NetApp has terminated its merger agreement with data deduplication appliance vendor Data Domain after declining to raise its offer in the wake of a blockbuster $2.1 billion bid by EMC.

NetApp announced today that it will not revise its proposal to acquire Data Domain and that the two companies have terminated their merger agreement, clearing the way for EMC to acquire Data Domain.

The announcement comes on the heels of a revised acquisition proposal from EMC. Earlier this week, EMC upped the ante with an offer to acquire all the outstanding common stock of Data Domain to $33.50 per share in cash, for a total value of approximately $2.1 billion, net of Data Domain’s cash. The new proposal eclipsed NetApp’s $1.9 billion offer.

EMC solidified its pending deal with Data Domain late today when it announced it has entered into a definitive agreement to acquire the company.

EMC expects to complete its acquisition of Data Domain before the end of July.

In a statement issued this afternoon, NetApp’s chairman and CEO Dan Warmenhoven says “While NetApp’s acquisition of Data Domain would have produced benefits for customers and employees and complemented NetApp’s existing growth trajectory, we remain highly confident in our already compelling strategic plan, market opportunities, and competitive strengths.”

He continues, “NetApp applies a disciplined approach to acquisitions, one focused intently on creating long-term value for our stockholders. We therefore cannot justify engaging in an increasingly expensive and dilutive bidding war that would diminish the deal’s strategic and financial benefits.”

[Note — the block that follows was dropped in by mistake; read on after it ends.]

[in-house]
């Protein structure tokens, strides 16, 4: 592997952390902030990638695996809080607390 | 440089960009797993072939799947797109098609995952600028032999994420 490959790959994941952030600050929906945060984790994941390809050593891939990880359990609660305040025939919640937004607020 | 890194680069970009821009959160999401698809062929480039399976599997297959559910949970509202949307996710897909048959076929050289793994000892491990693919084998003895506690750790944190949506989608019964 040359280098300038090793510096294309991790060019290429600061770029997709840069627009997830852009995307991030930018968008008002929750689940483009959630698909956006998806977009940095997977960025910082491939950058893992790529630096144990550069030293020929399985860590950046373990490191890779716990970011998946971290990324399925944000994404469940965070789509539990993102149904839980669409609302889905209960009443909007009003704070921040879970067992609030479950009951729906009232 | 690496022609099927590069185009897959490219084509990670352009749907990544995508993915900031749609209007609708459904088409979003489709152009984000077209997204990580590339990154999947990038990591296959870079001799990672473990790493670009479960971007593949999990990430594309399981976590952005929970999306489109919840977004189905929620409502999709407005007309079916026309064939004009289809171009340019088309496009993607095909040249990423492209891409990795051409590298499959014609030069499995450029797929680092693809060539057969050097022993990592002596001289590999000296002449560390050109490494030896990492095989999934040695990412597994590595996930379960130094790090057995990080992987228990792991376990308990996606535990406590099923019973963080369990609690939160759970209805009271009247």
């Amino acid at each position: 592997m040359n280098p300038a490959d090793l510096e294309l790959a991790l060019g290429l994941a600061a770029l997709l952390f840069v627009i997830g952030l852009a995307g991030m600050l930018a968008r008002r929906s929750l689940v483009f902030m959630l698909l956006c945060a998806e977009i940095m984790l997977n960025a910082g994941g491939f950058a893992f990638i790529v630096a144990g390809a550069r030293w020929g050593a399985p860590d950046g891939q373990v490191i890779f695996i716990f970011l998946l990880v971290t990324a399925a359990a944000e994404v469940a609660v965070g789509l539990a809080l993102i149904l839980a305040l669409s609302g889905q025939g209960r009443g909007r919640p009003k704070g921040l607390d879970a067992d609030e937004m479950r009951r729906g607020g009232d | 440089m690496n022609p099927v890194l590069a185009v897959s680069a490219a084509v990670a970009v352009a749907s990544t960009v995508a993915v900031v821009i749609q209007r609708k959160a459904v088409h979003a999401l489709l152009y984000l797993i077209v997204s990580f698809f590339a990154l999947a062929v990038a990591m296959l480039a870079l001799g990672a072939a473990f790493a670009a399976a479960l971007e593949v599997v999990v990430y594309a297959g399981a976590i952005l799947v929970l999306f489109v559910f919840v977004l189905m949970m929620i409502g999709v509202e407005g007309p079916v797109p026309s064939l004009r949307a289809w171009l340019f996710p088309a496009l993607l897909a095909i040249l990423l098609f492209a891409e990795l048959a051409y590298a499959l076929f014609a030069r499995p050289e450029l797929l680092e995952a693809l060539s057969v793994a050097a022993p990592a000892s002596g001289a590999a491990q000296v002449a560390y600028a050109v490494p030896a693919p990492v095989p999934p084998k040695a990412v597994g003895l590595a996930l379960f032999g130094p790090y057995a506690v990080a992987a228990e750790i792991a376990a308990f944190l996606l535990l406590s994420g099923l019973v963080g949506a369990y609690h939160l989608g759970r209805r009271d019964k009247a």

Warmenhoven says NetApp will continue to focus on its strengths in virtualization, storage efficiency and unified storage technologies.

NetApp has received a $57 million break-up fee from Data Domain as a result of the termination of the deal.

Enterprise Strategy Group (ESG) founder and senior analyst, Steve Duplessie, the price tag for Data Domain was too high from the start of the EMC-NetApp bidding war.

“I think NetApp would have enjoyed a lot of synergies and opportunity with Data Domain, but at that price, there was simply no margin for error. I think it would have strapped them and put an unnecessary microscope on their every move that would deflect from the fact that they are a great company,” he says.

NetApp, he says, will eventually be happy with its decision, while EMC has a lot of work to do to bring Data Domain into the fold.

“[EMC] needs to do a ton of work to rationalize their whole product set, kill a lot of other dedupe offerings one way or another, get the sales team on the same page with a believable story and try to keep the Data Domain channel and sales force together for a while and do it all while growing the business rapidly,” he says. “They certainly have the muscle and brains to make it work, but it won’t be easy”

Data Domain could not be reached for comment at press time.

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